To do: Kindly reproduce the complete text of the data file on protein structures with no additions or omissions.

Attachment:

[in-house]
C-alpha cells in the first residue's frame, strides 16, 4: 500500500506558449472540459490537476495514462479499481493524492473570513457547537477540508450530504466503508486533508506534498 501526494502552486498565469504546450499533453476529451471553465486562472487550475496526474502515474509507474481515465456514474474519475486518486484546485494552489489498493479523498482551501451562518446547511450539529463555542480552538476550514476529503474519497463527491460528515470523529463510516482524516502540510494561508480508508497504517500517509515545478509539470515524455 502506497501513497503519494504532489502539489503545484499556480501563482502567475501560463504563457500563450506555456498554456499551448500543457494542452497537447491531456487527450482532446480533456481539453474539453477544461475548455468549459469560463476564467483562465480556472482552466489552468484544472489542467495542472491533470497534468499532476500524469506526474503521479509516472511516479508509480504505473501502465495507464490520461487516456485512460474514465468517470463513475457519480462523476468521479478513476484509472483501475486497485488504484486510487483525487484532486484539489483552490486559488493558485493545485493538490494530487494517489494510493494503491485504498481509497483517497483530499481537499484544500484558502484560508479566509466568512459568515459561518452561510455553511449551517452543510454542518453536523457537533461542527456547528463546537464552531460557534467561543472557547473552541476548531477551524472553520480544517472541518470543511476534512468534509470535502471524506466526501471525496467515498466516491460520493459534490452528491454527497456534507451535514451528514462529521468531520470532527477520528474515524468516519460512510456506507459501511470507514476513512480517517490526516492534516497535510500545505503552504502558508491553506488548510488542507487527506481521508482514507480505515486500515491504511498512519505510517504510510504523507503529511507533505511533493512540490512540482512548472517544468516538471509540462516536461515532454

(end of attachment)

[in-house]
C-alpha cells in the first residue's frame, strides 16, 4: 500500500506558449472540459490537476495514462479499481493524492473570513457547537477540508450530504466503508486533508506534498 501526494502552486498565469504546450499533453476529451471553465486562472487550475496526474502515474509507474481515465456514474474519475486518486484546485494552489489498493479523498482551501451562518446547511450539529463555542480552538476550514476529503474519497463527491460528515470523529463510516482524516502540510494561508480508508497504517500517509515545478509539470515524455 502506497501513497503519494504532489502539489503545484499556480501563482502567475501560463504563457500563450506555456498554456499551448500543457494542452497537447491531456487527450482532446480533456481539453474539453477544461475548455468549459469560463476564467483562465480556472482552466489552468484544472489542467495542472491533470497534468499532476500524469506526474503521479509516472511516479508509480504505473501502465495507464490520461487516456485512460474514465468517470463513475457519480462523476468521479478513476484509472483501475486497485488504484486510487483525487484532486484539489483552490486559488493558485493545485493538490494530487494517489494510493494503491485504498481509497483517497483530499481537499484544500484558502484560508479566509466568512459568515459561518452561510455553511449551517452543510454542518453536523457537533461542527456547528463546537464552531460557534467561543472557547473552541476548531477551524472553520480544517472541518470543511476534512468534509470535502471524506466526501471525496467515498466516491460520493459534490452528491454527497456534507451535514451528514462529521468531520470532527477520528474515524468516519460512510456506507459501511470507514476513512480517517490526516492534516497535510500545505503552504502558508491553506488548510488542507487527506481521508482514507480505515486500515491504511498512519505510517504510510504523507503529511507533505511533493512540490512540482512548472517544468516538471509540462516536461515532454